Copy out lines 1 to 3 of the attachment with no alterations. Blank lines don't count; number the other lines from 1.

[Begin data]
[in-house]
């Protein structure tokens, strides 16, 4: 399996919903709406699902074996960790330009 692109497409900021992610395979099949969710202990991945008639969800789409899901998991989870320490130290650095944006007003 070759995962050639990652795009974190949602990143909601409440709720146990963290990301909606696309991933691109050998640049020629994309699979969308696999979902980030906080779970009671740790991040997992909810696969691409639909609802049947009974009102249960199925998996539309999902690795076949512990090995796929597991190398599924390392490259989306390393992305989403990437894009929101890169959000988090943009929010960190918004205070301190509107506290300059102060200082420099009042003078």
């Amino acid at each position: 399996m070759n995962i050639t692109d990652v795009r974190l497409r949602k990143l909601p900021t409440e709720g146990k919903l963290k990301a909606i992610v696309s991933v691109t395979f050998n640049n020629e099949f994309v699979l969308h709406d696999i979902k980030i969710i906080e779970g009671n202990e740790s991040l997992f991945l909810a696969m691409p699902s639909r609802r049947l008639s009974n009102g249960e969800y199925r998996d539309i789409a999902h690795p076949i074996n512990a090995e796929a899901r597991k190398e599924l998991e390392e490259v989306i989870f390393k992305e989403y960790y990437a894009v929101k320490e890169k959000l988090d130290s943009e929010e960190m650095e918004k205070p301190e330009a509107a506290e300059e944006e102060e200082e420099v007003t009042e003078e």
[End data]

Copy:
[in-house]
């Protein structure tokens, strides 16, 4: 399996919903709406699902074996960790330009 692109497409900021992610395979099949969710202990991945008639969800789409899901998991989870320490130290650095944006007003 070759995962050639990652795009974190949602990143909601409440709720146990963290990301909606696309991933691109050998640049020629994309699979969308696999979902980030906080779970009671740790991040997992909810696969691409639909609802049947009974009102249960199925998996539309999902690795076949512990090995796929597991190398599924390392490259989306390393992305989403990437894009929101890169959000988090943009929010960190918004205070301190509107506290300059102060200082420099009042003078």
């Amino acid at each position: 399996m070759n995962i050639t692109d990652v795009r974190l497409r949602k990143l909601p900021t409440e709720g146990k919903l963290k990301a909606i992610v696309s991933v691109t395979f050998n640049n020629e099949f994309v699979l969308h709406d696999i979902k980030i969710i906080e779970g009671n202990e740790s991040l997992f991945l909810a696969m691409p699902s639909r609802r049947l008639s009974n009102g249960e969800y199925r998996d539309i789409a999902h690795p076949i074996n512990a090995e796929a899901r597991k190398e599924l998991e390392e490259v989306i989870f390393k992305e989403y960790y990437a894009v929101k320490e890169k959000l988090d130290s943009e929010e960190m650095e918004k205070p301190e330009a509107a506290e300059e944006e102060e200082e420099v007003t009042e003078e």